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The global classroom

For some, studying abroad is a life-changing experience – for others it’s also an extra edge when applying for a job.

Drew Binsky is busy when I catch him on the phone, Washington, DC’s bustling traffic singing in the background. The 26-year-old American started his day by shooting a video for his travel blog and is now on the way to meet up with some of his online followers. He’s living his dream and it all started six years ago studying abroad for five months in Prague, Czech Republic.
“Studying abroad changed my life,” is one of the first things he tells me. The phrase often sounds like a cliché, but rings true in his case.

Since his first time overseas he has visited 133 countries and traveling has become his full-time job.
“I was nervous and excited. It was my first time going overseas and I didn’t know anybody,” Binsky says.

He chose Prague for its central location in Europe, making weekend visits to other countries easy. On top of that, a friend of his told him the city was cheap and had great nightlife.
“It enhanced my personality. The life-changing part of it was making me more open to meeting other people, cuisines, cultures and experiences. All very valuable lessons when you’re 20 years old,” Binsky says.

And if you’re lucky, while hopefully having the time of your life, studying abroad may also end up giving you an edge when entering the job market.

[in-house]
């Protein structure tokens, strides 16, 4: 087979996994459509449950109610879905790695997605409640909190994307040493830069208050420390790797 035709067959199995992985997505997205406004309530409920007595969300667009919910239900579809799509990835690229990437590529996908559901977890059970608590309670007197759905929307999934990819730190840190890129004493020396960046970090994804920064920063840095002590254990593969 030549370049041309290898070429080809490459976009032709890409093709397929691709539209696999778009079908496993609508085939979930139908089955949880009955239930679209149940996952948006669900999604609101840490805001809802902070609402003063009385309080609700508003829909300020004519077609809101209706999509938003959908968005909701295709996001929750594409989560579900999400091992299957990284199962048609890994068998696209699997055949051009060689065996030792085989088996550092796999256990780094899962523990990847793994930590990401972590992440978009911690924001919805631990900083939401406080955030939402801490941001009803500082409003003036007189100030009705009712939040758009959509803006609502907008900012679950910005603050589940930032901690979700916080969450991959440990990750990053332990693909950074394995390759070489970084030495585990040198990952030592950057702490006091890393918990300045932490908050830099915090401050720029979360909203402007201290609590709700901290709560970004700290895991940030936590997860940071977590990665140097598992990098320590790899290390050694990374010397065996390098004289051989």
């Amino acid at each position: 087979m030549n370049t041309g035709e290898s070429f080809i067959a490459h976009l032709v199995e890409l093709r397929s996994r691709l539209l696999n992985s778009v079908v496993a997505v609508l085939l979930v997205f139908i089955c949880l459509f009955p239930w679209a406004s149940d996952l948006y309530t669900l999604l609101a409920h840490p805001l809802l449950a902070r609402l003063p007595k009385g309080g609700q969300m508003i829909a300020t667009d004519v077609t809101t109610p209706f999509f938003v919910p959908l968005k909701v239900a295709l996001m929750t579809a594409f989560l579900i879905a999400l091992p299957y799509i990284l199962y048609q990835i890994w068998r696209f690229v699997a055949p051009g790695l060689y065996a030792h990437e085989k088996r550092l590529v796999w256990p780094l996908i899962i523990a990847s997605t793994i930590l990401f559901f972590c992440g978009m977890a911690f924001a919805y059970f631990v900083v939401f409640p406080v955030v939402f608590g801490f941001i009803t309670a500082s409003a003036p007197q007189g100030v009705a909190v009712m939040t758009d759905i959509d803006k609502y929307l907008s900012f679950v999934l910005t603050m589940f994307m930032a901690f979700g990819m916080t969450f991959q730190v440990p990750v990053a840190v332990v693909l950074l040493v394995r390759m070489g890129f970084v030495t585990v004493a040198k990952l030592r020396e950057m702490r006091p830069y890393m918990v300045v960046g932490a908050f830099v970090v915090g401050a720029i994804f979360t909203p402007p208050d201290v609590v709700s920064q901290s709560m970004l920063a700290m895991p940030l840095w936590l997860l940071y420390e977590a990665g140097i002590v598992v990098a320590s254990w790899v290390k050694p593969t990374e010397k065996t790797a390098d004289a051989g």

“Some studies show that applicants who have studied abroad get a leg-up and in some cases a higher starting salary,” says Cecilie Bech Lindgren, advisor at the Danish organization EDU, which helps students go abroad.

For Scandinavian students, the benefits of writing and practicing another language on a daily basis is also immense.
“You learn English in a different way when you speak it 24/7 and write academic pieces. It gives you a unique profile,” Lindgren adds.
She also recommends starting the process in good time and researching the school and country.
“We’ve had students who were surprised Melbourne isn’t warm all year round,” Lindgren says.

Drew Binsky has one final piece of advice if you’re still struggling to make up your mind.
“Just go! You won’t have any regrets. And if you do, call me and I’ll tell you, you’re wrong,” he says, laughing.

 

Last edited: July 27, 2018

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